k8ri at rogerhalstead.com
Tue Oct 6 15:07:46 PDT 2009
Peter Laws wrote:
> On Tue, Oct 6, 2009 at 13:21, Roger (K8RI) <k8ri at rogerhalstead.com> wrote:
>> 40' is very low. Around here (flat land farming country-Lower Michigan)
> Not for home-scale wind power. As long as you are well above the
> treetops (to get away from the dynamics caused by friction), 40' would
Around here it takes about 80' to get level with the tops of most trees.
In our yard it's heavily wooded to the N and W with the neighbors to the
S having a number of large trees. I've had to move my satellite dish to
about the 30' level on the tower and that's a good 100' from their lot
line and about 130-150' from the one big willow tree.
But, getting back to the wind powered generator, it'd have to be high
enough for the blades to be out of the turbulence caused by the trees,
with with 80' trees (occasionally higher) I'd need at least 100' which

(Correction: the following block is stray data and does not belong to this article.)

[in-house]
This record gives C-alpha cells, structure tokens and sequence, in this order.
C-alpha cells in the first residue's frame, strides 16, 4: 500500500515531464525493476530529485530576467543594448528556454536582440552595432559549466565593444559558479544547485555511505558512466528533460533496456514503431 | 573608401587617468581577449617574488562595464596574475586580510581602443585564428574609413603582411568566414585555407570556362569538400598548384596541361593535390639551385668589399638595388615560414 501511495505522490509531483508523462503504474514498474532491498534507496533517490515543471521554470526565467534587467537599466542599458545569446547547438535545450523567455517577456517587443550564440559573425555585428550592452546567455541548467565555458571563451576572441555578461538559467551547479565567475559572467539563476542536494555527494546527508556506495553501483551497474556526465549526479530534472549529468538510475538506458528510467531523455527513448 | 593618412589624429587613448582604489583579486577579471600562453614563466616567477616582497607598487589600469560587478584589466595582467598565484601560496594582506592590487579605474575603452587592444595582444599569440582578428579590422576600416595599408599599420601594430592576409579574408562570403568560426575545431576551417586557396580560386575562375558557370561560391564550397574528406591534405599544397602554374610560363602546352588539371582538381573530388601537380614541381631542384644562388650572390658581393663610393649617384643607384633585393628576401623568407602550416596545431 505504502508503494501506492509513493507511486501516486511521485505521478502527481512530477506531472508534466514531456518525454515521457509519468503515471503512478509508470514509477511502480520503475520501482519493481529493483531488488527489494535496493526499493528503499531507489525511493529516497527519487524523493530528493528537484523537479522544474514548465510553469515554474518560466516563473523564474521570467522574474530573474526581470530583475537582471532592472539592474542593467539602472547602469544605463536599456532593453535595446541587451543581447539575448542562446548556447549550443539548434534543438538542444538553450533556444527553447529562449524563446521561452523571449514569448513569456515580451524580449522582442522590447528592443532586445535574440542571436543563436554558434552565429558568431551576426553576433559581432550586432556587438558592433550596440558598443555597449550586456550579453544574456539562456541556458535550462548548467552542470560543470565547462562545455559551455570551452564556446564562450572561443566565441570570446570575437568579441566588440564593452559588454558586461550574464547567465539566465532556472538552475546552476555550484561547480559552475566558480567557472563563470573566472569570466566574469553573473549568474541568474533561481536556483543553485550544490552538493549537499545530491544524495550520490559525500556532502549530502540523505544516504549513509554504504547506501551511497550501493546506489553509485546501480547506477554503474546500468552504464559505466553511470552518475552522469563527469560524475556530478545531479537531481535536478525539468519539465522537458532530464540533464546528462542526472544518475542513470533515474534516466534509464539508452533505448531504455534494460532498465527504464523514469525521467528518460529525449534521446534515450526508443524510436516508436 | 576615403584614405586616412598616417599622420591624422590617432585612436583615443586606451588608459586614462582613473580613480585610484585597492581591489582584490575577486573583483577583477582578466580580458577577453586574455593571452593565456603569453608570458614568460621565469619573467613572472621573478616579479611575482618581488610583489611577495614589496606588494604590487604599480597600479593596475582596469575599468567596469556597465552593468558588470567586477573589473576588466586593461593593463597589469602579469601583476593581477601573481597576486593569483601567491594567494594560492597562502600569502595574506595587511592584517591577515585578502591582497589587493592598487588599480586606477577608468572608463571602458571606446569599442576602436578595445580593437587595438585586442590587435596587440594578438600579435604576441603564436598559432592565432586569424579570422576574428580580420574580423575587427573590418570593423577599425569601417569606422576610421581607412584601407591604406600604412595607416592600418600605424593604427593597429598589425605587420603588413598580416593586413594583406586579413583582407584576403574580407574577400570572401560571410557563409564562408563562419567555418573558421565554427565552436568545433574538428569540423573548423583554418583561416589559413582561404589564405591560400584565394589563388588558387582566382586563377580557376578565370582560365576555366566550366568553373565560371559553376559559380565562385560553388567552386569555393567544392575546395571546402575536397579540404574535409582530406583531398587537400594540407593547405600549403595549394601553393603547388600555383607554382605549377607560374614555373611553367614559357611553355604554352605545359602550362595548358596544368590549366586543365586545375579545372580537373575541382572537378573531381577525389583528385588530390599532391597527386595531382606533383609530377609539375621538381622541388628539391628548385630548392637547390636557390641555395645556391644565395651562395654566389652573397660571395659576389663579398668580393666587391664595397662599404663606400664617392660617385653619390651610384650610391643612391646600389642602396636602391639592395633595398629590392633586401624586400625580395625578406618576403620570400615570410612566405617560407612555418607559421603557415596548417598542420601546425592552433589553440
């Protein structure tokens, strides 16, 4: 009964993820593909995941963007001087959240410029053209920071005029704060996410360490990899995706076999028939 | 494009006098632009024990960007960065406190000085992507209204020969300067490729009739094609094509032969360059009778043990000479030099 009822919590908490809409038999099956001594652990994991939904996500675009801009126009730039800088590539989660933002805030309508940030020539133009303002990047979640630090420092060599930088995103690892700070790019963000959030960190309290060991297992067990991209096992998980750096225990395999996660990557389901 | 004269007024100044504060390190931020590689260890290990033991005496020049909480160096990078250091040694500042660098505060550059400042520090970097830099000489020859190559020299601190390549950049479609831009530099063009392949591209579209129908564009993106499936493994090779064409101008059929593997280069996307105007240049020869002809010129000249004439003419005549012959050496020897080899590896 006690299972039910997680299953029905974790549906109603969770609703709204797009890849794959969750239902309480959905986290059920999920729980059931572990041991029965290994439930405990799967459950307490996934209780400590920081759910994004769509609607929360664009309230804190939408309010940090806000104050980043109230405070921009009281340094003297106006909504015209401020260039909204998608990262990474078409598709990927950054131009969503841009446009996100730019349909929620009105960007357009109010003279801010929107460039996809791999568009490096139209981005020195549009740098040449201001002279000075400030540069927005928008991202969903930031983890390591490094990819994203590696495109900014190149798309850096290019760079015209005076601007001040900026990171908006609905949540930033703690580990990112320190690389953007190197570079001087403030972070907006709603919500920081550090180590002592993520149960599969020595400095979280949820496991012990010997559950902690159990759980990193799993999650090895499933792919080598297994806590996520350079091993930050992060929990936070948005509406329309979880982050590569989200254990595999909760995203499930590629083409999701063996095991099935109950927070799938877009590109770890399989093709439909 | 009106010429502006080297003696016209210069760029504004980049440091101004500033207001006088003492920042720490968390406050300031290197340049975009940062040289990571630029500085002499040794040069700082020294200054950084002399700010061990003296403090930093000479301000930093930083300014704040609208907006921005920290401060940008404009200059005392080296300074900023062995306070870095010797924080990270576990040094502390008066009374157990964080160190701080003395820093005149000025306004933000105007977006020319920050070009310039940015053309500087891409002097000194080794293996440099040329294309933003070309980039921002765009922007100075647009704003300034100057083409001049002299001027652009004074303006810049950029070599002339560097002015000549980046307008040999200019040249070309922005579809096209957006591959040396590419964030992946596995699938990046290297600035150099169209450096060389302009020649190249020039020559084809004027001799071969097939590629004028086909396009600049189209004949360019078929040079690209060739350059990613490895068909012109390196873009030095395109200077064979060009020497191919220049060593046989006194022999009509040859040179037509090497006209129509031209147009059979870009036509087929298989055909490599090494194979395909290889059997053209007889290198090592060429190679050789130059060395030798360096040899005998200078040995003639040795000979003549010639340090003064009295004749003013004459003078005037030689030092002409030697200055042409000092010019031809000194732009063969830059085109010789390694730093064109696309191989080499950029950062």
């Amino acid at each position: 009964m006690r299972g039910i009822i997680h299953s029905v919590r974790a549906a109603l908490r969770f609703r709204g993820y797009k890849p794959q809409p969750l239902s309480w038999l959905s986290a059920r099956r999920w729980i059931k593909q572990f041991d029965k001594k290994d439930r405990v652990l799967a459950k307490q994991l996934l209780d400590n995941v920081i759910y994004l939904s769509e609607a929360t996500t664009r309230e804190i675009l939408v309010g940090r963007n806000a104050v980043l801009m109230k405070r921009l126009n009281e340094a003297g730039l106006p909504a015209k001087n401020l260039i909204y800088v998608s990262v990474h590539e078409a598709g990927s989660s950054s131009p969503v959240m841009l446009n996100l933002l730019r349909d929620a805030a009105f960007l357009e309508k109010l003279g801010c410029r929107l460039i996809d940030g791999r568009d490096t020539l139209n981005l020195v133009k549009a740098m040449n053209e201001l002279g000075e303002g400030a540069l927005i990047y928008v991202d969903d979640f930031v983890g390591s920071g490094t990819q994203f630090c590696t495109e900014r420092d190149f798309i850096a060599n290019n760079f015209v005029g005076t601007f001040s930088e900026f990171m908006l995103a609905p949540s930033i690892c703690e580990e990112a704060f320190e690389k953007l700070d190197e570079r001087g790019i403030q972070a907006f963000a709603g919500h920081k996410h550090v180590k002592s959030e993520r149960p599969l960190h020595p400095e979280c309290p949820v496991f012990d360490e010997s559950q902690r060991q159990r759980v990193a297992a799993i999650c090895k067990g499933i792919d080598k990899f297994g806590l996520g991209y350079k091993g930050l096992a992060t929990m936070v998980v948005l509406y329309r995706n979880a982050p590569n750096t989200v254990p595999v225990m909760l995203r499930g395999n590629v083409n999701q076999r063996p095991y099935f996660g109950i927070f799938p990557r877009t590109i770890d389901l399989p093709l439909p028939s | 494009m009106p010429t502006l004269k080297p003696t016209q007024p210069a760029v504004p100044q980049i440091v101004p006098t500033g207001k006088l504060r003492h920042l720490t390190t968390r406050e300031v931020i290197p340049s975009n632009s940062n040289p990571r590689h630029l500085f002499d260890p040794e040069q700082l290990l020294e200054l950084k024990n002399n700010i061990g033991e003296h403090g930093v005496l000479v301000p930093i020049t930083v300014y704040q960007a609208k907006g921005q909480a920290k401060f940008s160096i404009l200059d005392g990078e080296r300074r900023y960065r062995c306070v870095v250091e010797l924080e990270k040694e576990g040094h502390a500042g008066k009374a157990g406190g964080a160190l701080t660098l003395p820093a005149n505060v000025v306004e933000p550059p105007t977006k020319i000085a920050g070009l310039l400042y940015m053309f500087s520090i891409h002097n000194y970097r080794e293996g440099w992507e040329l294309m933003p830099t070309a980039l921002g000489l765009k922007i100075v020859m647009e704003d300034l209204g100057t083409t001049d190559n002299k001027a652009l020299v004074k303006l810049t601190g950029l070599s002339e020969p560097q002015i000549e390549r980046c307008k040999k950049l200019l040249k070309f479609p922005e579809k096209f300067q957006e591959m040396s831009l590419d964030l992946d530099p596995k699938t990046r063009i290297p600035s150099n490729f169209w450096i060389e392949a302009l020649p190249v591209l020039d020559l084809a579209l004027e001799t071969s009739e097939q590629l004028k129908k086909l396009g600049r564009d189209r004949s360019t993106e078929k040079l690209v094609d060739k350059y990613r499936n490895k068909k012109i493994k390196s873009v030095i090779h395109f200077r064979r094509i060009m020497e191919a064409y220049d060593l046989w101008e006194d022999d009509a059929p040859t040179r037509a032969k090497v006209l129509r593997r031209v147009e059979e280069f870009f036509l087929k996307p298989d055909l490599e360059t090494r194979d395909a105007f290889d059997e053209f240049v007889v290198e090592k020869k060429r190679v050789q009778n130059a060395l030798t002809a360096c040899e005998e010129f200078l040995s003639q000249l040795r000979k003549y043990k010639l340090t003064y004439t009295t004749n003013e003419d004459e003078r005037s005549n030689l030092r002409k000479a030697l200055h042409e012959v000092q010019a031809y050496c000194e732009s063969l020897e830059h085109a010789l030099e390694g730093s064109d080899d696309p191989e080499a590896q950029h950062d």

is the height of the only two small, conventional generators I know of
in the area. As you get higher the winds are not only more consistent,
but reach useful levels much more often. The S-rotors work just fine
much lower if the wind can get to then and they don't seem to be
bothered much by the turbulence. They also produce useful power at much
lower wind velocities.
Compared to commercial generators the small ones with say a 6' blade
circle are much less efficient.
> I think the "test" in the OPs text referred to a test of the local
> government. As is often the case with renewable energy -- wind, PV,
> solar hot water -- they have no idea what to make of it or how to
> regulate it (though they are certain they should tax it).
Ain't it da truth!
> I'd start by finding out the make of the inverter/charge controller.
Some of the inverters are terrible while others make nary a whisper.
I wonder what part of the country this test is in.
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